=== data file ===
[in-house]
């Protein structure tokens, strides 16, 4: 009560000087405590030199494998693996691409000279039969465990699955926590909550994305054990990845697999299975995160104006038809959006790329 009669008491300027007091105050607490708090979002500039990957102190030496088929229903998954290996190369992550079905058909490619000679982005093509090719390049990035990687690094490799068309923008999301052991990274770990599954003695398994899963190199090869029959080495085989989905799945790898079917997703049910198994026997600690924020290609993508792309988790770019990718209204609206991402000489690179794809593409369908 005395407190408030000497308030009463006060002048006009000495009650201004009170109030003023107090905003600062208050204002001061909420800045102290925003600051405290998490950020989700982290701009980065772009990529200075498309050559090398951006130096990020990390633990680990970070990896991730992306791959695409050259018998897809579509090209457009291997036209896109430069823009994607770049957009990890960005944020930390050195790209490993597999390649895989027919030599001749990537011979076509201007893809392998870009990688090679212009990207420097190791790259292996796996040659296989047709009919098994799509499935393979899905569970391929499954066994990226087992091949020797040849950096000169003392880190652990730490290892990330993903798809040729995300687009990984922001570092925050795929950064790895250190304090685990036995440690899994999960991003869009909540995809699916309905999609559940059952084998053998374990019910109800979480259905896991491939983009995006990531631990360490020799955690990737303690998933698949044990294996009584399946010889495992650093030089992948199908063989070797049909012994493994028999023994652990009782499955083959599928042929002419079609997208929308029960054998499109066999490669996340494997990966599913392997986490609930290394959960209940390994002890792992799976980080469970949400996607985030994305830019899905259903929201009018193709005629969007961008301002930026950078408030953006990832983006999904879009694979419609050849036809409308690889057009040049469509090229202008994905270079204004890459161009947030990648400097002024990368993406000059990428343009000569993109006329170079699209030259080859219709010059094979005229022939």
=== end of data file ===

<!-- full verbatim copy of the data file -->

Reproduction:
[in-house]
């Protein structure tokens, strides 16, 4: 009560000087405590030199494998693996691409000279039969465990699955926590909550994305054990990845697999299975995160104006038809959006790329 009669008491300027007091105050607490708090979002500039990957102190030496088929229903998954290996190369992550079905058909490619000679982005093509090719390049990035990687690094490799068309923008999301052991990274770990599954003695398994899963190199090869029959080495085989989905799945790898079917997703049910198994026997600690924020290609993508792309988790770019990718209204609206991402000489690179794809593409369908 005395407190408030000497308030009463006060002048006009000495009650201004009170109030003023107090905003600062208050204002001061909420800045102290925003600051405290998490950020989700982290701009980065772009990529200075498309050559090398951006130096990020990390633990680990970070990896991730992306791959695409050259018998897809579509090209457009291997036209896109430069823009994607770049957009990890960005944020930390050195790209490993597999390649895989027919030599001749990537011979076509201007893809392998870009990688090679212009990207420097190791790259292996796996040659296989047709009919098994799509499935393979899905569970391929499954066994990226087992091949020797040849950096000169003392880190652990730490290892990330993903798809040729995300687009990984922001570092925050795929950064790895250190304090685990036995440690899994999960991003869009909540995809699916309905999609559940059952084998053998374990019910109800979480259905896991491939983009995006990531631990360490020799955690990737303690998933698949044990294996009584399946010889495992650093030089992948199908063989070797049909012994493994028999023994652990009782499955083959599928042929002419079609997208929308029960054998499109066999490669996340494997990966599913392997986490609930290394959960209940390994002890792992799976980080469970949400996607985030994305830019899905259903929201009018193709005629969007961008301002930026950078408030953006990832983006999904879009694979419609050849036809409308690889057009040049469509090229202008994905270079204004890459161009947030990648400097002024990368993406000059990428343009000569993109006329170079699209030259080859219709010059094979005229022939």